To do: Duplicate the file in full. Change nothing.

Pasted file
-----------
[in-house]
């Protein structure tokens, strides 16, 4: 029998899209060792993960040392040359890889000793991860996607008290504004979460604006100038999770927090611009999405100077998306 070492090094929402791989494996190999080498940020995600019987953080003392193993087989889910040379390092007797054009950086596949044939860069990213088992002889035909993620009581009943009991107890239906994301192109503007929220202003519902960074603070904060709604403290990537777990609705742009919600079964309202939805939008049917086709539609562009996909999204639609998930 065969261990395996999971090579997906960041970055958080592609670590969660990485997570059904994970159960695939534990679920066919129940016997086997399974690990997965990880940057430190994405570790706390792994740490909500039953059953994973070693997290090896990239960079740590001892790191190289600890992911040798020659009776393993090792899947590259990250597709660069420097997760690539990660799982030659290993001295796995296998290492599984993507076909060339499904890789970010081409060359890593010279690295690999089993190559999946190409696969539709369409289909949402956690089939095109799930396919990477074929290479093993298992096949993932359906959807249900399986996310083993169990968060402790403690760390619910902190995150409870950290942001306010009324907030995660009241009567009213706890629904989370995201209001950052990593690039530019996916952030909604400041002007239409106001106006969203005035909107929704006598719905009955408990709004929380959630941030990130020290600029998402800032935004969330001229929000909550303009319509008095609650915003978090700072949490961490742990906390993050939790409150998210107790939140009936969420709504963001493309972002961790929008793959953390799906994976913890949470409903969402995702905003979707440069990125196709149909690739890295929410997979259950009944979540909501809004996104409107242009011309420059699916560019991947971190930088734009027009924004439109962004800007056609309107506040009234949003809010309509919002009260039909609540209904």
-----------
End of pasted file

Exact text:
[in-house]
């Protein structure tokens, strides 16, 4: 029998899209060792993960040392040359890889000793991860996607008290504004979460604006100038999770927090611009999405100077998306 070492090094929402791989494996190999080498940020995600019987953080003392193993087989889910040379390092007797054009950086596949044939860069990213088992002889035909993620009581009943009991107890239906994301192109503007929220202003519902960074603070904060709604403290990537777990609705742009919600079964309202939805939008049917086709539609562009996909999204639609998930 065969261990395996999971090579997906960041970055958080592609670590969660990485997570059904994970159960695939534990679920066919129940016997086997399974690990997965990880940057430190994405570790706390792994740490909500039953059953994973070693997290090896990239960079740590001892790191190289600890992911040798020659009776393993090792899947590259990250597709660069420097997760690539990660799982030659290993001295796995296998290492599984993507076909060339499904890789970010081409060359890593010279690295690999089993190559999946190409696969539709369409289909949402956690089939095109799930396919990477074929290479093993298992096949993932359906959807249900399986996310083993169990968060402790403690760390619910902190995150409870950290942001306010009324907030995660009241009567009213706890629904989370995201209001950052990593690039530019996916952030909604400041002007239409106001106006969203005035909107929704006598719905009955408990709004929380959630941030990130020290600029998402800032935004969330001229929000909550303009319509008095609650915003978090700072949490961490742990906390993050939790409150998210107790939140009936969420709504963001493309972002961790929008793959953390799906994976913890949470409903969402995702905003979707440069990125196709149909690739890295929410997979259950009944979540909501809004996104409107242009011309420059699916560019991947971190930088734009027009924004439109962004800007056609309107506040009234949003809010309509919002009260039909609540209904």